Classis Chicago South Welcomes Presbyterian Congregation

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Despite cold temperatures outside, Center Grove Church found a warm welcome into the Christian Reformed Church mid-February by Classis Chicago South (a regional group of churches) after it decided to break ties with the Presbyterian Church (U.S.A.).

The congregation considered four options as part of its decision to leave the PCUSA, said Rick Veen, a current member and past elder of Center Grove Church. They decided that the CRC was the best fit, in part because of their mission orientation.

“We believe [it] is our most effective way to proclaim God’s presence,” Veen said, “and we wanted to join a denomination that seemed to have a compatible philosophy.”

Center Grove had been part of the Whitewater Valley Presbytery since 1982, growing to more than 400 members prior to 2008, with just under 200 attending as of last year. They will remain in their building in Greenwood, Ind., but must search for a new senior pastor since theirs decided to not transition to the CRC.

“We found out that they are part of our ‘family’ even though we’d never met them before,” said Bryce Mensink, stated clerk for Classis South. “That is, after several visits between leaders of the church and leaders of the classis, both sides discovered a remarkable similarity in beliefs and practices. If the Christian Reformed denomination has been growing from a branch on God's family tree, Center Grove Church has been springing from that same branch too.”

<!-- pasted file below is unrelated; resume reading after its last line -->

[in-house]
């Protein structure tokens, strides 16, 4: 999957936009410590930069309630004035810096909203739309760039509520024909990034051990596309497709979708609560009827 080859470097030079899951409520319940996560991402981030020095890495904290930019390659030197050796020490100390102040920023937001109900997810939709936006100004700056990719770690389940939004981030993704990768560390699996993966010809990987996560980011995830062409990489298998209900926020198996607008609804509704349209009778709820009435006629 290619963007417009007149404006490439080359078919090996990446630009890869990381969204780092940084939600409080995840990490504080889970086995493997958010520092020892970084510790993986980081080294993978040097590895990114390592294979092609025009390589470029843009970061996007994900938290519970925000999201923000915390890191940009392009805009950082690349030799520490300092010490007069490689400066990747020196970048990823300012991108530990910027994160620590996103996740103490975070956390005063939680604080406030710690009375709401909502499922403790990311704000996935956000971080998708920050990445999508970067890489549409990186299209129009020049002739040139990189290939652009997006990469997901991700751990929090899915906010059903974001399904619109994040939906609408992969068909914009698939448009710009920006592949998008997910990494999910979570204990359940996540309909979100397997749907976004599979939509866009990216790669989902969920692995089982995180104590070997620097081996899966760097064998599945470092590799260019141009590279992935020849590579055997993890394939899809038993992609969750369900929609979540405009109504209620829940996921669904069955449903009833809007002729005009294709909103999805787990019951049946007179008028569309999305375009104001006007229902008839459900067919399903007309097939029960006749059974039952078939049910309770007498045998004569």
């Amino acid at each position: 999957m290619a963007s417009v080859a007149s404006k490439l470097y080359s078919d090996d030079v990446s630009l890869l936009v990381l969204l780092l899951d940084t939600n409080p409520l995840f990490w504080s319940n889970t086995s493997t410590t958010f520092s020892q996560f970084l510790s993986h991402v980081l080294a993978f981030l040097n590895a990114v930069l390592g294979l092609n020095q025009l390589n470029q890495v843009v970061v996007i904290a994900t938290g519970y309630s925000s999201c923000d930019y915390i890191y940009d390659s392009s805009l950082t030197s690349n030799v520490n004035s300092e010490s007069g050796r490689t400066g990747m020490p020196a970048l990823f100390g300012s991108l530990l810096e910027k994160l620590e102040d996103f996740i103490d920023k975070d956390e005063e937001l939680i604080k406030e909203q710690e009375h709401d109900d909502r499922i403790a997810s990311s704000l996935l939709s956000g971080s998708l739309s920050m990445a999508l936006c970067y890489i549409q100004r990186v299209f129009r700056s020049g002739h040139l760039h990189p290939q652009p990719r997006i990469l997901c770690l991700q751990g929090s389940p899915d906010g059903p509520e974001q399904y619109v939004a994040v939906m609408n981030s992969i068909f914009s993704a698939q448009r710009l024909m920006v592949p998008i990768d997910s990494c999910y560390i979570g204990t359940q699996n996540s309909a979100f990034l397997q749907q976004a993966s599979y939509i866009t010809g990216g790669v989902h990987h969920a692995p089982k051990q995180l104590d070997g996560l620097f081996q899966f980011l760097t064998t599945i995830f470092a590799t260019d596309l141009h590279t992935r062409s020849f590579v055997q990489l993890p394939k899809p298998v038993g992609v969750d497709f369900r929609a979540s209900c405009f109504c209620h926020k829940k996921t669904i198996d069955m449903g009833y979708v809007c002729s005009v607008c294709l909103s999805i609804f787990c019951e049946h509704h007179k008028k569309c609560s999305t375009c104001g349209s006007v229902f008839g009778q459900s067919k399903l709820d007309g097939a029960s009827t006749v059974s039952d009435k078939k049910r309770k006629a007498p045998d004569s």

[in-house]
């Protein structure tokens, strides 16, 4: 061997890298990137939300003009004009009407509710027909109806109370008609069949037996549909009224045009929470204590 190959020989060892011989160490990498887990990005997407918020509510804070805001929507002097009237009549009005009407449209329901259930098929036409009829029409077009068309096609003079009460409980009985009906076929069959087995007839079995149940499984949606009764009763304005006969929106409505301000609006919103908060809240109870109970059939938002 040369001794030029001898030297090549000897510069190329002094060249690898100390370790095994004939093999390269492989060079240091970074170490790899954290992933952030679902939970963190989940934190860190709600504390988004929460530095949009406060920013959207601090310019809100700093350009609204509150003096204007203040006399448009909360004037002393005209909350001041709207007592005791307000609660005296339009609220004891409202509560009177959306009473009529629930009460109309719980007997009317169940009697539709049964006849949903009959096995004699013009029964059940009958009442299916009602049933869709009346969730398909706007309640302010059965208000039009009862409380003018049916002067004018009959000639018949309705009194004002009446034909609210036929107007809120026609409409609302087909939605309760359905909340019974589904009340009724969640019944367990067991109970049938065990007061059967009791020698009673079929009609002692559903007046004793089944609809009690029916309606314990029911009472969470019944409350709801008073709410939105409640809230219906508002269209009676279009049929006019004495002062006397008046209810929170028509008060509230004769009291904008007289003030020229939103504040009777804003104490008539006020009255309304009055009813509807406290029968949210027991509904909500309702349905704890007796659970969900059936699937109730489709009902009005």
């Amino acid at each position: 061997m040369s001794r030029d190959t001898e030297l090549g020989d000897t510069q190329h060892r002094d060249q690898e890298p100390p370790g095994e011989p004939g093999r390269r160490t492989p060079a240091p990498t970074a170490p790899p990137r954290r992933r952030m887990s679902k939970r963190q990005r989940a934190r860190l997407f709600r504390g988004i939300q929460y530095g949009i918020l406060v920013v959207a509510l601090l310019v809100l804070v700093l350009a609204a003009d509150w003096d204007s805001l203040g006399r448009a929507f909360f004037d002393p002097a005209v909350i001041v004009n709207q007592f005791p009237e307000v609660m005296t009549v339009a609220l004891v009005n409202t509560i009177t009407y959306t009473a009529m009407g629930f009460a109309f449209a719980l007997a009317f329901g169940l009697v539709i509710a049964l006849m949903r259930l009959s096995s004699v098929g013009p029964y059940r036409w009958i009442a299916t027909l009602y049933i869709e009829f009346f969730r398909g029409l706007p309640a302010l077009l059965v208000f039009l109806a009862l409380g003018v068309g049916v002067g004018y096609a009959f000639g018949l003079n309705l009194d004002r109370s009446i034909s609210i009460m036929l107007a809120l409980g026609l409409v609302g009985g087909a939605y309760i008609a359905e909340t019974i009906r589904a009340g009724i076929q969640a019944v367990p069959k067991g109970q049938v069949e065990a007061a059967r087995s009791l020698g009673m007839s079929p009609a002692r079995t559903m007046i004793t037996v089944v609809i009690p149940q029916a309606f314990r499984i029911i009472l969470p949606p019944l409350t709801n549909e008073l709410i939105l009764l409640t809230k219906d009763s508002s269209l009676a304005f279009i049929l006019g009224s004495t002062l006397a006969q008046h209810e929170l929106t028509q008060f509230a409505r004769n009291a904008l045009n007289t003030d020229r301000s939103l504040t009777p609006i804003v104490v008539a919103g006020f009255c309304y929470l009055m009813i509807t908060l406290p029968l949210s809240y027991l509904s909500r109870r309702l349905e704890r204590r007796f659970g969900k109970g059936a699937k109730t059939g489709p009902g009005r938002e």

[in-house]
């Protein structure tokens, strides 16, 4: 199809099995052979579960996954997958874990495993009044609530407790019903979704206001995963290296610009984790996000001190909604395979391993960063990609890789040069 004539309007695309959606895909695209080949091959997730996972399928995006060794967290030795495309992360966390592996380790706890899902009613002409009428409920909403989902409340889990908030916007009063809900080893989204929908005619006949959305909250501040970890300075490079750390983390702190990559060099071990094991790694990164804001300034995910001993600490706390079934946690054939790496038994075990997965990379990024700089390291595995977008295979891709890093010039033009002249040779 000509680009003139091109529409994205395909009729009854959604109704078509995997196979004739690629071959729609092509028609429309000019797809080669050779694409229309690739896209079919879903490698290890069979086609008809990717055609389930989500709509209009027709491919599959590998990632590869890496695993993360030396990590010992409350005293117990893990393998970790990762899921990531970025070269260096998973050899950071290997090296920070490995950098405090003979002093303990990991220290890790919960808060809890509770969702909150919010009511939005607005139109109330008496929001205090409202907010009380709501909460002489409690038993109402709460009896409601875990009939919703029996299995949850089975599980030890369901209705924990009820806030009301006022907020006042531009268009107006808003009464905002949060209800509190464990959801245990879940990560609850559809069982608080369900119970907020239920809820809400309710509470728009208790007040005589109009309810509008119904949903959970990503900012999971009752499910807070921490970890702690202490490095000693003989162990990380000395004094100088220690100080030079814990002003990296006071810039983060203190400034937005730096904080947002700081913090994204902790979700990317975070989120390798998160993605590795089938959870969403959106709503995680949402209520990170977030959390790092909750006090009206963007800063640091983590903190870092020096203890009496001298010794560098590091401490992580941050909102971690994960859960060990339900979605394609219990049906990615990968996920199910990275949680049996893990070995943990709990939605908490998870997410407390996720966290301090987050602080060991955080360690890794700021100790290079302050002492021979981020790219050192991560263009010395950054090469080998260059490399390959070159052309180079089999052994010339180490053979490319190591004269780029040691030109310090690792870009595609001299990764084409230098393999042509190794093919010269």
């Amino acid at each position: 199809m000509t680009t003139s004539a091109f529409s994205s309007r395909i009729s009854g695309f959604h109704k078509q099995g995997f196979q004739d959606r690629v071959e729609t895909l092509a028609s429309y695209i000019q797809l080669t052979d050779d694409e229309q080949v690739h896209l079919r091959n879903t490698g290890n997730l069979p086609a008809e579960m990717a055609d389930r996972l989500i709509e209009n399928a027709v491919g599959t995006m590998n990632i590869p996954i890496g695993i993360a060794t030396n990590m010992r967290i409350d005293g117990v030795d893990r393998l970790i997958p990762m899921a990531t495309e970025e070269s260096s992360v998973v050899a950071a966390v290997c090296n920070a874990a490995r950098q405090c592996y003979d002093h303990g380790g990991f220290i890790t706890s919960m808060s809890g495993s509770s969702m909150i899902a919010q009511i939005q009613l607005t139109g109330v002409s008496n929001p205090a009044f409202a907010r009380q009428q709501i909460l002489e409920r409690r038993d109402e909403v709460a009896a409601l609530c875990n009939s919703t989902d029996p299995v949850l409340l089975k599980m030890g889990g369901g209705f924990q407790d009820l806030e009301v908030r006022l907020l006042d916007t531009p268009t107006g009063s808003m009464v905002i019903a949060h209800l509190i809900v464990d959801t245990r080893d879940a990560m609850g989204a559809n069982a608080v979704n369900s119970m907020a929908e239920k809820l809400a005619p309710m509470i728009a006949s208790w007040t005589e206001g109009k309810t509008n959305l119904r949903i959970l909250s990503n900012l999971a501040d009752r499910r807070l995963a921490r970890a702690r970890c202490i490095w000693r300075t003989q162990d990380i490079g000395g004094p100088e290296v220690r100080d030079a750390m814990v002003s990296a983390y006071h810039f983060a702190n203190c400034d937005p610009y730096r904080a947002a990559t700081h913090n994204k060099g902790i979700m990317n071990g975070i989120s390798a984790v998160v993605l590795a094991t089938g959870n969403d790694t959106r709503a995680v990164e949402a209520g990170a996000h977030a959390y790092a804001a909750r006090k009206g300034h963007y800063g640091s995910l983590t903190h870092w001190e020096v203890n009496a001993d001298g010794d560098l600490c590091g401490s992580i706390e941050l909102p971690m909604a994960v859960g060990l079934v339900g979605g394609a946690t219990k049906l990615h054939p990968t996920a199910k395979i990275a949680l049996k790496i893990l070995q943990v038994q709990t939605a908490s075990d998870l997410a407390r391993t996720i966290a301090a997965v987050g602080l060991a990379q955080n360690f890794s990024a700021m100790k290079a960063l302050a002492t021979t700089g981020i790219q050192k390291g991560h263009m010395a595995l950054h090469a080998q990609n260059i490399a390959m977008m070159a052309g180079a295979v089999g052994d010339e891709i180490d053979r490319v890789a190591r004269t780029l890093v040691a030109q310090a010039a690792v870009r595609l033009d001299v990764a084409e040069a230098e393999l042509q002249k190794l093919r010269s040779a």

Because the stance of Classis Chicago South on women in ministry is similar to that of Center Grove—welcoming and seating any woman elder or pastor as a delegate from the church—they will be part of this classis as opposed to the more geographically aligned Classis Illiana.

“We are excited to be part of a denomination that enthusiastically goes out into the world to make it better and acquaint people with their Savior,” Veen said. “We are nervous, because we are leaving what we know, and accepting a financial burden to do so. We are hanging, because we don’t have a pastor as we take this very large step. We believe, however, that wherever this adventure goes, we are acting in accordance with God’s will.”

For now, the churches of Classis Chicago South will share the responsibility of sending a guest minister of the Word one Sunday each month, ordinarily to lead their monthly celebration of the Lord’s Supper, Mensink said.

“It is our understanding that it is highly unusual for our classes to welcome an entire congregation like Center Grove,” Mensink said. “We are thankful for this opportunity and pray that Center Grove Church will thrive, in part, because Classis Chicago South is an encouragement to them.”

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Melissa Holtrop

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